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Living in Season Newsletter

Living in Season
The official newsletter of the School of the Seasons
Volume 2, Number 8
May 12, 2004, Twilight Time


  • Welcome
  • Warning: Spoofed Email
  • My Season: Worms and Caterpillars
  • Living in Season: May Flowers
  • Seasonal Craft: Distilling Flower Essences
  • Signs of Summer: What Blooms in May Where You Live?
  • Summer in the School of the Seasons
  • Copyright
  • Subscribe - Unsubscribe

Welcome to my periodical newsletter featuring ideas for bringing the beauty of the current season into your life. If you enjoy this newsletter, please forward it.

If a friend send you this newsletter, welcome! You can subscribe for free at my website: www.schooloftheseasons.com or by sending an email to:
We never rent, sell or give away subscriber information.

Warning: Spoofed Email
This newsletter is about a late because of the unfortunate incident of the computer virus.

As some of you already know, on April 29th my email address was "spoofed" (forged and used as a return address) by a computer virus which then sent a message to my mailing list, including an attachment which contained a virus. To make matters worse, within a day a second spurious email with an infected attachment went out.

Fortunately most of you have anti-virus software which warned you about the problem; some of you, like me, never received the email because your Internet service provider screened it out as a security risk.

Since we didn't know what was happening, my webmistress shut down the mailing list altogether, which meant I couldn't send you a warning either. Unfortunately our system administrator was out of town, celebrating Beltane (he had a good time, I think).

The mailing list was not compromised, neither was my computer, or the server on which the mailing list is kept. As far as I can tell (I'm still researching the issue), the virus got the information about how to send an email message to my list from a newsletter sitting in the mailbox of an infected computer. We had included that information in the newsletter, so you could trace back the newsletter to its source-an important point for those of us who send group emails that are not spam. (Spammers always disguise or forge their addresses so they can't be found.) Unfortunately, the virus used that same information to wreak its reign of terror.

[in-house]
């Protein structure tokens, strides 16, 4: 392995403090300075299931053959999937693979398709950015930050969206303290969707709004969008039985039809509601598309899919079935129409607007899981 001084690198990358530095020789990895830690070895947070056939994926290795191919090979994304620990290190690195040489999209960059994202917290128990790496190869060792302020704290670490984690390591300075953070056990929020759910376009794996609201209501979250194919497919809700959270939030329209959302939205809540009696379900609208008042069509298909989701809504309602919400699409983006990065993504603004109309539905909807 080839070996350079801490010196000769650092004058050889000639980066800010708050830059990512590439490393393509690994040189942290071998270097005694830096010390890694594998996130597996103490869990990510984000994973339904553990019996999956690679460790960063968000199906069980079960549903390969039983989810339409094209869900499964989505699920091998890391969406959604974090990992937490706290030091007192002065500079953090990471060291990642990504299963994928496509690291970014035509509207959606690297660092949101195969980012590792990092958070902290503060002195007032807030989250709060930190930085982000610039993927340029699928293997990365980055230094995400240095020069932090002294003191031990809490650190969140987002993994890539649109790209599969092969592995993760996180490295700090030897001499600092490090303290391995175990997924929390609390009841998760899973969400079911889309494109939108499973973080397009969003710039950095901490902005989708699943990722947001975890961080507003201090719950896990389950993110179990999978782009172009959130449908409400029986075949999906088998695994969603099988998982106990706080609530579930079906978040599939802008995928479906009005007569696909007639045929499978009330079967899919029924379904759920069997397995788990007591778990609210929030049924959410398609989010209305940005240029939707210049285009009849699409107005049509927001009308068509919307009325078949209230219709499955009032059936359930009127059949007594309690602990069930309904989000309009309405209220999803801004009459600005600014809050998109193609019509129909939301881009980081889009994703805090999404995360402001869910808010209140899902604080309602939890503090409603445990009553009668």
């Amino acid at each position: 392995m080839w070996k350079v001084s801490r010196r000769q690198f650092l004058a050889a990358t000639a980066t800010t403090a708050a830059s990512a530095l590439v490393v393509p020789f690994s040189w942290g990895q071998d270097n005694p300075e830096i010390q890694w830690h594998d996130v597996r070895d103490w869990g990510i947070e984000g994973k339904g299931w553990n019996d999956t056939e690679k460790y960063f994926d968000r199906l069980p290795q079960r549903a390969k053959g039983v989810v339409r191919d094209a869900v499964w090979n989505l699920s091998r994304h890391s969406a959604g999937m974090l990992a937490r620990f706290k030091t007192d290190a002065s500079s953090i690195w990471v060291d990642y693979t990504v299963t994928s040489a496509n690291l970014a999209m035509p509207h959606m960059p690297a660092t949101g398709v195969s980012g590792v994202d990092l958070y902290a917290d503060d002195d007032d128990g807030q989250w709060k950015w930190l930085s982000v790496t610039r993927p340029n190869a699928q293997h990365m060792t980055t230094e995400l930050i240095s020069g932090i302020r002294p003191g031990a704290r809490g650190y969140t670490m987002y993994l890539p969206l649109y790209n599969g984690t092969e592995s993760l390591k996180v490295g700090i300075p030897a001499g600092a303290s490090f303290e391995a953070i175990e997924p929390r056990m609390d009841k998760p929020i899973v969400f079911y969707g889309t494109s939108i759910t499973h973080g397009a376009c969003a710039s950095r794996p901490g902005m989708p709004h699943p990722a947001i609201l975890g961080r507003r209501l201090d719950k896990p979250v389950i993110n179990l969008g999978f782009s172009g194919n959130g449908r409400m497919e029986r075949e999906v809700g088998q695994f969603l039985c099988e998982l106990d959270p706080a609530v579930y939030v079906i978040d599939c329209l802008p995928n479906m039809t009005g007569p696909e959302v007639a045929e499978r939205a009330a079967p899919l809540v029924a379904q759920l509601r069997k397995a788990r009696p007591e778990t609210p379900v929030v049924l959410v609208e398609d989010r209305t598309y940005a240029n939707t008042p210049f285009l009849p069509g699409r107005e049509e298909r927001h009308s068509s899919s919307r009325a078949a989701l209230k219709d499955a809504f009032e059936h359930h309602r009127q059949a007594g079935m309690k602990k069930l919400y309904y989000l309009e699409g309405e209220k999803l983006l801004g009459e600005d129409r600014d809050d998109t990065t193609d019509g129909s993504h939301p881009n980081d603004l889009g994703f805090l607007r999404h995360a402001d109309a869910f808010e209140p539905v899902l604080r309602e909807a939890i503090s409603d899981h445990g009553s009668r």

We have now set up stricter security controls and my systems administrator is 99.9% sure it will not happen again. The slight margin of error allows for the increasing sophistication of the robots that troll the web trying to harvest email addresses.

Please note: I will never send out email with an attached file. Every newsletter should have a unique message in the subject line — something seasonal, not something official sounding like "msg reply" or "your complaint."

If you don't have antivirus software, many vendors provide free trials for 30 days or offer a free scan of your computer as well as the tools you need to remove any viruses found. Here are two programs I tried before I decided to purchase my current program:

If you have any concerns about this, please let me know. I have been very distressed. It is terrible to be the innocent instrument of spreading harm. I have to say, the good side of all this has been my renewed confidence in your support. Only a few people unsubscribed (and I can totally understand why — your safety and privacy are priceless) and I got many sympathetic messages informing me of the problem and offering condolences and suggestions.